Franchisee Spotlight: Judith and Kendon Spering of Philly Pretzel Factory
Franchisee Spotlight: Judith and Kendon Spering of Philly Pretzel Factory

Mother-daughter team, Judith and Kendon Spering, are introducting Philly Pretzel Factory to West Virginia this summer.

Judith and Kendon Spering are a mother-daughter team set to open the state's very first Philly Pretzel Factory this summer--once Kendon graduates from West Virginia University, that is. 

In fact, despite being just 21-years old, Kendon will actually be the primary operator, responsible for running the day-to-day operations of Philly Pretzel Factory. After a 30-year career working at a Boeing manufacturing plant in IT, Judith will be helping with the behind-the-scenes work. Judith and Kendon first had Philly Pretzel Factory back near their hometown, a suburb of Philadelphia. Kendon became popular among her friends when she would bring back the pretzel snacks on return trips to Morgantown. Since Philly Pretzel is a hit on college campuses across the East Coast, Judith and Kendon decided that it was time to add the business to the Morgantown's list of restaurants on their own.

Can you tell me a little bit about your background?

Judith: I grew up near Morgantown, my uncle was actually a professor at WVU. I've lived in Philly and New Jersey, so I've been used to eating these pretzels for a long time. I grew up in Eastern Ohio and went to Bowling Green State University where I studied education, but got into IT and went on to spend the next 30 years working at a Boeing manufacturing plant.

I've been around the food business, too, since my father ran his own dairy company. But after I began to work at Boeing, there was no real opportunity for me to re-enter the food industry. However, when I retired from Boeing four years ago with an injury, it allowed me to take some time to research franchising opportunities to pursue. 

Kendon: I'm a 21-year-old student attending WVU, studying international business. We're from South Jersey, so we know all about Philly Pretzel Factory. As soon as I graduate this May, I'll be helping my mom and running the store day-to-day.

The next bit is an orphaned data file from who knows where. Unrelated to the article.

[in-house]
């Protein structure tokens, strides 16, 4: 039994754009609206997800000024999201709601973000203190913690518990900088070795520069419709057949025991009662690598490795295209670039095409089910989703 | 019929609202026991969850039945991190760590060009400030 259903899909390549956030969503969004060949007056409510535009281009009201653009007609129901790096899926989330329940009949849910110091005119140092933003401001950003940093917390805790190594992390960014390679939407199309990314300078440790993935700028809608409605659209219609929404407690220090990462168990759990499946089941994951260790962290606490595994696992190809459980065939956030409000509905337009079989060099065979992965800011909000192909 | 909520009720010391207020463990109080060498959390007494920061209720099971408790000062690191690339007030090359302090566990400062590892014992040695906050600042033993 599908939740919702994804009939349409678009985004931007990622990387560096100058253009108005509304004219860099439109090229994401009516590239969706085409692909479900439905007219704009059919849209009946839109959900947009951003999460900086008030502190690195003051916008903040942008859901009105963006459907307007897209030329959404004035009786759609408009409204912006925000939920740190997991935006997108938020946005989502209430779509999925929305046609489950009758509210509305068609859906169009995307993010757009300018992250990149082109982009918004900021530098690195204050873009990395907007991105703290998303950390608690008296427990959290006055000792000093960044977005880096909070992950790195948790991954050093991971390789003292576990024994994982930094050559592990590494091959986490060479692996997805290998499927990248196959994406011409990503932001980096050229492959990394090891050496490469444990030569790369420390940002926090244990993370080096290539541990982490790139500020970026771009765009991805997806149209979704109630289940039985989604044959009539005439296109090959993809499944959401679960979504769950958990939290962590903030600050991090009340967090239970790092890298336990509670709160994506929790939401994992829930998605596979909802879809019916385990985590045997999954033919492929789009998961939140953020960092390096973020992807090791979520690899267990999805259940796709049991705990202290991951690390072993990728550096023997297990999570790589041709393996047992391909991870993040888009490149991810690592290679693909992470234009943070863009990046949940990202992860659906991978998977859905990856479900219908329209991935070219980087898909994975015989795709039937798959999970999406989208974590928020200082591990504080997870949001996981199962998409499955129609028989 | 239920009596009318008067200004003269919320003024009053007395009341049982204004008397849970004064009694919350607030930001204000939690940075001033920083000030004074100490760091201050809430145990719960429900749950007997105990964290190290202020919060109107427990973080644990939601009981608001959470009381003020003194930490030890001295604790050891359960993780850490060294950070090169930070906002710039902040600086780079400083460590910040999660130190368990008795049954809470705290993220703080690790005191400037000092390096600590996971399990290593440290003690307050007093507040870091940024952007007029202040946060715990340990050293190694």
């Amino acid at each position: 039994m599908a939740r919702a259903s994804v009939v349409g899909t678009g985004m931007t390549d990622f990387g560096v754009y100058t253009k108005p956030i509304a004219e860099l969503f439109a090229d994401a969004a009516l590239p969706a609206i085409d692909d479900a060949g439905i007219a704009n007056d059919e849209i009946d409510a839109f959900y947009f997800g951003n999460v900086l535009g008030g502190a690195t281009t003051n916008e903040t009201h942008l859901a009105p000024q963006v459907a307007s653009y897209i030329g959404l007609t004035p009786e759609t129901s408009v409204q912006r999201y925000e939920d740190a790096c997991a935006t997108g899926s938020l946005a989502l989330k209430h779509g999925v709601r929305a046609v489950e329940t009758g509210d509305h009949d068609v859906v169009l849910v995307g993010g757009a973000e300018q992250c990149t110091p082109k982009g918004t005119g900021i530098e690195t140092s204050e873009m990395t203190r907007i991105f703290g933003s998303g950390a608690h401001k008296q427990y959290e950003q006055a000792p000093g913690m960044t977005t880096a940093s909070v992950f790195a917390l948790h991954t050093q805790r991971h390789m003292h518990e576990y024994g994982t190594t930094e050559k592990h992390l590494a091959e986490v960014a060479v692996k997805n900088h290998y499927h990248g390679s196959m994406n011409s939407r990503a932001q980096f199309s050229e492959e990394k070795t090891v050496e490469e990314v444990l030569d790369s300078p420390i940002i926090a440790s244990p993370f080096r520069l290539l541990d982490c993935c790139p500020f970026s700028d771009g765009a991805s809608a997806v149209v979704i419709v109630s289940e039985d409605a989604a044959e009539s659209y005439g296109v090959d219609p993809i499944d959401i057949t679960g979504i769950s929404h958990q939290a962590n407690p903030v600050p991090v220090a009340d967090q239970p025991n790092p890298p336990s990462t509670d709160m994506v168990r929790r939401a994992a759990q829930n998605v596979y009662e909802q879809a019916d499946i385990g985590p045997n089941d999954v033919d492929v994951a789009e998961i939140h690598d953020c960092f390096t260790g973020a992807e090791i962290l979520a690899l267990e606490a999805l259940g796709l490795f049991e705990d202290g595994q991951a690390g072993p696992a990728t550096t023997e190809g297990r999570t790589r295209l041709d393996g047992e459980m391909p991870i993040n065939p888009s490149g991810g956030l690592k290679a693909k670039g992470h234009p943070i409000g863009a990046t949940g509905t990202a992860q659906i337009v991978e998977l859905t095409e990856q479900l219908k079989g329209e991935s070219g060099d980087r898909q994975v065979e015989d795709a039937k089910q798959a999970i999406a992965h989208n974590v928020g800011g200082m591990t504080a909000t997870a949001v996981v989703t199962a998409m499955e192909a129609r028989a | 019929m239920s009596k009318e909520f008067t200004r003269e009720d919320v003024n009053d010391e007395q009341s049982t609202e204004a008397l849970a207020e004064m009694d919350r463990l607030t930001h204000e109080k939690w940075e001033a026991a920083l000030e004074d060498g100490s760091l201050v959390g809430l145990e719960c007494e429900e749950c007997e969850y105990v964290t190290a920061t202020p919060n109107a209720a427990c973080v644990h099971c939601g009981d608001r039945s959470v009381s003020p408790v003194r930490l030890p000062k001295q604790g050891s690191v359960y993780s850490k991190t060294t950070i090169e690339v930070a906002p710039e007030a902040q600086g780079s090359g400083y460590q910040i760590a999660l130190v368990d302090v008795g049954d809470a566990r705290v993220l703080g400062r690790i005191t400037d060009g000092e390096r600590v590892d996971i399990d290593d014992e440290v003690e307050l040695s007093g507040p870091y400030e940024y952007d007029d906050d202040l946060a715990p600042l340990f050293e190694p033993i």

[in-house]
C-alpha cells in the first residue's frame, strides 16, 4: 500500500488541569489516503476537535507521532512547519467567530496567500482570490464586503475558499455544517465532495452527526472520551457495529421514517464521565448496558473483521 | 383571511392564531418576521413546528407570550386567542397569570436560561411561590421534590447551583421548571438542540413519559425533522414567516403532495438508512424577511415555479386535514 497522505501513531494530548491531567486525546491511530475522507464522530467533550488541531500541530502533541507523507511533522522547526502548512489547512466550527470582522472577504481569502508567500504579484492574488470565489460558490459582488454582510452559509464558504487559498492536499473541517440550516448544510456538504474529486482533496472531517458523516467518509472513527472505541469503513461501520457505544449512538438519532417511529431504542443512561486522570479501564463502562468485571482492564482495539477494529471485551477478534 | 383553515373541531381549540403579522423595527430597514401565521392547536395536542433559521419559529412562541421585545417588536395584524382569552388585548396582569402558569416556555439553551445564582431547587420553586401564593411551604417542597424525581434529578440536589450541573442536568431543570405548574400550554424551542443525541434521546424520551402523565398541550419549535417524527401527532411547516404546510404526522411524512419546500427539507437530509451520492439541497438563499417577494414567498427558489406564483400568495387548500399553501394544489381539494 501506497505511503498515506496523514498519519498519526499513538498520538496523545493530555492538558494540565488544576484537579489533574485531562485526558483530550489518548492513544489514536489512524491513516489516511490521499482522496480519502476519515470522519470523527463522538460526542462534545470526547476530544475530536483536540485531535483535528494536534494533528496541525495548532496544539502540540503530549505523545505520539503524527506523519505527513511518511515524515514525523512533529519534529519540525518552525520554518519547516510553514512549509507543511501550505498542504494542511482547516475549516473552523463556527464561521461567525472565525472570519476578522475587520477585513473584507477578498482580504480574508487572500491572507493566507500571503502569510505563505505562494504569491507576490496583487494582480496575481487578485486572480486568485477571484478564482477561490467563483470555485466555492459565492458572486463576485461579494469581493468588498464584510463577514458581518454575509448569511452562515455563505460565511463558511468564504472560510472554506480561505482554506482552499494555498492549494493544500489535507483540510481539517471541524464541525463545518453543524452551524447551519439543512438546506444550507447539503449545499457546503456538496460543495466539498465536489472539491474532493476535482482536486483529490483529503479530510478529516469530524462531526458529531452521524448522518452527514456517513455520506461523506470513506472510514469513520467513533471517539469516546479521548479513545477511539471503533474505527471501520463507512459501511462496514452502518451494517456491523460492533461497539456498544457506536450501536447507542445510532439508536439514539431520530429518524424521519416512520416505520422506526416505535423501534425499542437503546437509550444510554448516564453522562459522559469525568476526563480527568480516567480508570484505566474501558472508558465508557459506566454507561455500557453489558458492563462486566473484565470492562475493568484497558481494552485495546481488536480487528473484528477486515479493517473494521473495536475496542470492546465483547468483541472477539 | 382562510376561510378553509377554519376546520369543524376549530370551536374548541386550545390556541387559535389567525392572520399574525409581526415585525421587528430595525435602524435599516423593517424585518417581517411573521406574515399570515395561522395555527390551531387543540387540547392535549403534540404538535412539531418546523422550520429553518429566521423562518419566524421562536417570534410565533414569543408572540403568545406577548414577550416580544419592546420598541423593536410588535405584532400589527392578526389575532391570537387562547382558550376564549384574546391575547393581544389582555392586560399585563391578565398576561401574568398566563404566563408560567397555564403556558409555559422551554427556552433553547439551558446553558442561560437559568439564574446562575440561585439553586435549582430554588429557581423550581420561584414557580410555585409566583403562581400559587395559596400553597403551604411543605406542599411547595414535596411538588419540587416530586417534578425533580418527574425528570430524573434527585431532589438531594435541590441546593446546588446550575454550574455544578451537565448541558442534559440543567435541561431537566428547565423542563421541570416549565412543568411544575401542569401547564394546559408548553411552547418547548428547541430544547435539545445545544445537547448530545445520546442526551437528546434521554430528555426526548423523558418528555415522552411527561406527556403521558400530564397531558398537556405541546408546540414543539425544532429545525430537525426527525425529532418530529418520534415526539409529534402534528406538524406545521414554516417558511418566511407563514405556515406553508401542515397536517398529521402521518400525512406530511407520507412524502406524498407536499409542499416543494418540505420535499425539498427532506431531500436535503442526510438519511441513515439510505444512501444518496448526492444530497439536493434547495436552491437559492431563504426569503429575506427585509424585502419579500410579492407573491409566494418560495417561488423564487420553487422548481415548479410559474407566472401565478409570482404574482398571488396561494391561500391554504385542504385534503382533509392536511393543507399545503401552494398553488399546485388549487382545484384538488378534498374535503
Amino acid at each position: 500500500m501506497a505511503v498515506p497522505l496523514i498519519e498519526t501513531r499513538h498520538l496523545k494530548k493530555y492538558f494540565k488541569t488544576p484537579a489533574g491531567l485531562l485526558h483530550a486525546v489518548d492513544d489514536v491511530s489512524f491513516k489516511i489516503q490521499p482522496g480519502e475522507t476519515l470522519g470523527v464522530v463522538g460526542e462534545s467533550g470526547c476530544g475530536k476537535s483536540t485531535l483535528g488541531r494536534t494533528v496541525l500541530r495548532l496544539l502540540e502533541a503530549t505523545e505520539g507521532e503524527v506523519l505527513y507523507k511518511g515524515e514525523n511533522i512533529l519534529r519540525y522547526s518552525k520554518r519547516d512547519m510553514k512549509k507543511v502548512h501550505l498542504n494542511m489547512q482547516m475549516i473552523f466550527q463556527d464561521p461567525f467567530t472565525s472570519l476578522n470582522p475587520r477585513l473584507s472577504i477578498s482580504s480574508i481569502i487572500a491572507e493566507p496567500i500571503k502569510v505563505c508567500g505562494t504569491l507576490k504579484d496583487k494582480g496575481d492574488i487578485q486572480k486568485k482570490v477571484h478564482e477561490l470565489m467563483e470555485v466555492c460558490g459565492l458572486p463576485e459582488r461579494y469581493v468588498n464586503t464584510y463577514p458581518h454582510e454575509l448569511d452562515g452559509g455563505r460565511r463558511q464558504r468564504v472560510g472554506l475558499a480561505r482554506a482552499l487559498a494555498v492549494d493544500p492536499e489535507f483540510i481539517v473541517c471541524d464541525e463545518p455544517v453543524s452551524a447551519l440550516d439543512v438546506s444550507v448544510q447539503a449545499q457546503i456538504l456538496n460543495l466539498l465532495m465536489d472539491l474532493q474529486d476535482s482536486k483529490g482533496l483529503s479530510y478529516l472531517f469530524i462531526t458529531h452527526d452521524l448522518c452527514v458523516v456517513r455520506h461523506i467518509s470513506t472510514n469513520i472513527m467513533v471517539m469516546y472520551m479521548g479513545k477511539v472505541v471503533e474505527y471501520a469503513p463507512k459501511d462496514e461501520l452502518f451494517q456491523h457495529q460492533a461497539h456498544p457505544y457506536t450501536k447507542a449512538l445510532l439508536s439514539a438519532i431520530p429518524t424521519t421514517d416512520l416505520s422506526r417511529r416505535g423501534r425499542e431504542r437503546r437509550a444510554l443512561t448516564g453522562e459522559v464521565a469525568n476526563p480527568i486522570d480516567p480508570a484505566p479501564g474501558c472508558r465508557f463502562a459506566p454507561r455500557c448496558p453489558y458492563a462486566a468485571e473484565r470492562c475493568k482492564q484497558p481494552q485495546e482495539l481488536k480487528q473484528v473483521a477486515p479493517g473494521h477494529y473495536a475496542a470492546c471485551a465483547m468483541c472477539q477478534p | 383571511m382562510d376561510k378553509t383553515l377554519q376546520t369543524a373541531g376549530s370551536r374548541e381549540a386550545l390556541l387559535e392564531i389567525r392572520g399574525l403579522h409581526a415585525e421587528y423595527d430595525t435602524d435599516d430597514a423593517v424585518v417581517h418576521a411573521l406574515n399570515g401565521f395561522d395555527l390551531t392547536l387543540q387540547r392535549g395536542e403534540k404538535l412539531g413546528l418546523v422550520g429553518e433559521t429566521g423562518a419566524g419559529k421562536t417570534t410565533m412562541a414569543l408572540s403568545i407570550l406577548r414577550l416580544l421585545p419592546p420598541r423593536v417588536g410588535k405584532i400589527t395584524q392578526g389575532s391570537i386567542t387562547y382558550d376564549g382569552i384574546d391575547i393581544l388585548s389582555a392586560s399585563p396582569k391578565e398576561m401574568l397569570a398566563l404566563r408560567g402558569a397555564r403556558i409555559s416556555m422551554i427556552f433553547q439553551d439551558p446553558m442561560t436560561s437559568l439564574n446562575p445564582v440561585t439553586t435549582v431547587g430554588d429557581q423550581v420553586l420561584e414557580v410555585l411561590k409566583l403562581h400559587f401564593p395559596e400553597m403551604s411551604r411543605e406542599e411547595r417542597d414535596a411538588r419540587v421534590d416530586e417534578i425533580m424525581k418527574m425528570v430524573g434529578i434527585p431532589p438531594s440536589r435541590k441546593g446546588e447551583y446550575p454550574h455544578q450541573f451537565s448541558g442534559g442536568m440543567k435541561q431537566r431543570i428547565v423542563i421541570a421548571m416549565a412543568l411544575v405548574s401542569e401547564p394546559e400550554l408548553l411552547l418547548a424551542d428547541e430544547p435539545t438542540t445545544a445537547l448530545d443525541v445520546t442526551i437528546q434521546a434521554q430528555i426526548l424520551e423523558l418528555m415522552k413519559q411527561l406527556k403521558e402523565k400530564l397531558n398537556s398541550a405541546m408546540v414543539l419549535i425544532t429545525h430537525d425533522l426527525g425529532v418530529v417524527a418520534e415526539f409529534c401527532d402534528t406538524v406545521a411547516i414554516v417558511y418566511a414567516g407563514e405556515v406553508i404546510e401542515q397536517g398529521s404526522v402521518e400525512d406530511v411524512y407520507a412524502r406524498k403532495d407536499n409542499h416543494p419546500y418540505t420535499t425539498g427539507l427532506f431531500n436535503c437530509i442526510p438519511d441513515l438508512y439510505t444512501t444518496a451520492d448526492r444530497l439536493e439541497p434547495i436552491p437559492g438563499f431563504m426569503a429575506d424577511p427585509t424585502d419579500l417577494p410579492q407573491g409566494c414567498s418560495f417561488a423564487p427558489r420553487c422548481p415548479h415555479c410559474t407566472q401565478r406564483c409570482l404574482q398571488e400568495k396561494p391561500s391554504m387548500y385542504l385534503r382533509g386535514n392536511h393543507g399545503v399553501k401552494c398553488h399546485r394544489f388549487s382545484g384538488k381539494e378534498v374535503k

Why Philly Pretzel Factory? 

Judith: Last summer, I was picking up a tray of pretzels from Philly Pretzel Factory near our home to take to the beach when I noticed some information about their franchising opportunities. I was amazed at how many stores there were. This past January, I visited their franchising website and saw that it was growing even more. I met with my accountant later that month where we looked at some more material and decided that we neede to do this. He reached out to them and I got an email from the corporate team the next morning. 

Philly Pretzel Factory has systems in place to support us as well. That's one of the things that appealed to me most. The taste and quality of the food was important, too. Having a restaurant right by our home was always interesting; we'd have family and friends ask us to bring trays of pretzels to parties and tailgates. Kendon and I are going to work together well on this, given our mix of experiences. Right around 30 percent of the students at WVU are from New Jersey and are familiar with Philly Pretzel Factory, they just didn't have access to one, until we open one. 

Kendon: Philly Pretzel Factory is a hit here. I'm always bringing them from home to have at tailgates for football games or to other events. People love them and I'm a huge fan myself. My mom and I have been talking about this for a little while and I felt like we had to jump in. I've worked a few different jobs in marketing that I believe has me prepared for this and to handle the day-to-day. 

I'm 21, so understandably, there was a little hesitation from Philly Pretzel Factory to allow me to join the team, alongside my mom, and operate this location every day. But, after a full day of interviews with the corporate team, I had the chance to describe my work- and life-related experiences so I think I was able to convince them that I’d have no problem becoming the “boss.”